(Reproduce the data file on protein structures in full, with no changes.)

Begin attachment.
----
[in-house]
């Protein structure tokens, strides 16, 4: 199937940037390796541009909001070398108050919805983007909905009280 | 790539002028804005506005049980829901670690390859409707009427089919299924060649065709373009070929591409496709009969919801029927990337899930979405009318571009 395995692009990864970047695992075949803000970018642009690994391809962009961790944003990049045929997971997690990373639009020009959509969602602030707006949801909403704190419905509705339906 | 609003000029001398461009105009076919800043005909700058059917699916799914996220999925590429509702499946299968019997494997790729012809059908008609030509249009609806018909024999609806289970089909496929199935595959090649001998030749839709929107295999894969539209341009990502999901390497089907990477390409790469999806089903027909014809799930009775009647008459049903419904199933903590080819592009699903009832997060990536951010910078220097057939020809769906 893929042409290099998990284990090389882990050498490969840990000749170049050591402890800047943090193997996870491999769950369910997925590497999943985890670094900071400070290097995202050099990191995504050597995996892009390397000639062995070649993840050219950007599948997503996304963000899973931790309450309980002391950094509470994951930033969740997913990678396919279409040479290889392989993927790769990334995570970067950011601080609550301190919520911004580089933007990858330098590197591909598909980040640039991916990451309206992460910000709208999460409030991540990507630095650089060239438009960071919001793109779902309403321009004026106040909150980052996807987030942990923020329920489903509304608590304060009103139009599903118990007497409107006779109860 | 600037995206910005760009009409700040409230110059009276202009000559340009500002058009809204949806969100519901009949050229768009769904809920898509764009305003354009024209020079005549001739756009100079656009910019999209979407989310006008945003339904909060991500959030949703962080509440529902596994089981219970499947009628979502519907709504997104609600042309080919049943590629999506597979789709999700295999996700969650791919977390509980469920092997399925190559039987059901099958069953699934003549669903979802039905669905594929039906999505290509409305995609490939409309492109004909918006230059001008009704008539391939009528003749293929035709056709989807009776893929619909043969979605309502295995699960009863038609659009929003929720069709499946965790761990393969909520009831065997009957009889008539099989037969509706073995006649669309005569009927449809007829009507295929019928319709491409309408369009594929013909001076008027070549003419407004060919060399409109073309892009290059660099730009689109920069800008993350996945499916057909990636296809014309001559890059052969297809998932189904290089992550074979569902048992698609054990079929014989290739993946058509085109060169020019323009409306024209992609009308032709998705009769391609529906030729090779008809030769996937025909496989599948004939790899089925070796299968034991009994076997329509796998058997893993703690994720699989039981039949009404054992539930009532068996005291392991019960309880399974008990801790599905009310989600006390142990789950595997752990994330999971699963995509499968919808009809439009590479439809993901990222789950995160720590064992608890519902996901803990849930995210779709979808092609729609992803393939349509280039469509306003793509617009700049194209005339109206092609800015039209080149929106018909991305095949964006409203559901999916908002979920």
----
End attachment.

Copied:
[in-house]
């Protein structure tokens, strides 16, 4: 199937940037390796541009909001070398108050919805983007909905009280 | 790539002028804005506005049980829901670690390859409707009427089919299924060649065709373009070929591409496709009969919801029927990337899930979405009318571009 395995692009990864970047695992075949803000970018642009690994391809962009961790944003990049045929997971997690990373639009020009959509969602602030707006949801909403704190419905509705339906 | 609003000029001398461009105009076919800043005909700058059917699916799914996220999925590429509702499946299968019997494997790729012809059908008609030509249009609806018909024999609806289970089909496929199935595959090649001998030749839709929107295999894969539209341009990502999901390497089907990477390409790469999806089903027909014809799930009775009647008459049903419904199933903590080819592009699903009832997060990536951010910078220097057939020809769906 893929042409290099998990284990090389882990050498490969840990000749170049050591402890800047943090193997996870491999769950369910997925590497999943985890670094900071400070290097995202050099990191995504050597995996892009390397000639062995070649993840050219950007599948997503996304963000899973931790309450309980002391950094509470994951930033969740997913990678396919279409040479290889392989993927790769990334995570970067950011601080609550301190919520911004580089933007990858330098590197591909598909980040640039991916990451309206992460910000709208999460409030991540990507630095650089060239438009960071919001793109779902309403321009004026106040909150980052996807987030942990923020329920489903509304608590304060009103139009599903118990007497409107006779109860 | 600037995206910005760009009409700040409230110059009276202009000559340009500002058009809204949806969100519901009949050229768009769904809920898509764009305003354009024209020079005549001739756009100079656009910019999209979407989310006008945003339904909060991500959030949703962080509440529902596994089981219970499947009628979502519907709504997104609600042309080919049943590629999506597979789709999700295999996700969650791919977390509980469920092997399925190559039987059901099958069953699934003549669903979802039905669905594929039906999505290509409305995609490939409309492109004909918006230059001008009704008539391939009528003749293929035709056709989807009776893929619909043969979605309502295995699960009863038609659009929003929720069709499946965790761990393969909520009831065997009957009889008539099989037969509706073995006649669309005569009927449809007829009507295929019928319709491409309408369009594929013909001076008027070549003419407004060919060399409109073309892009290059660099730009689109920069800008993350996945499916057909990636296809014309001559890059052969297809998932189904290089992550074979569902048992698609054990079929014989290739993946058509085109060169020019323009409306024209992609009308032709998705009769391609529906030729090779008809030769996937025909496989599948004939790899089925070796299968034991009994076997329509796998058997893993703690994720699989039981039949009404054992539930009532068996005291392991019960309880399974008990801790599905009310989600006390142990789950595997752990994330999971699963995509499968919808009809439009590479439809993901990222789950995160720590064992608890519902996901803990849930995210779709979808092609729609992803393939349509280039469509306003793509617009700049194209005339109206092609800015039209080149929106018909991305095949964006409203559901999916908002979920």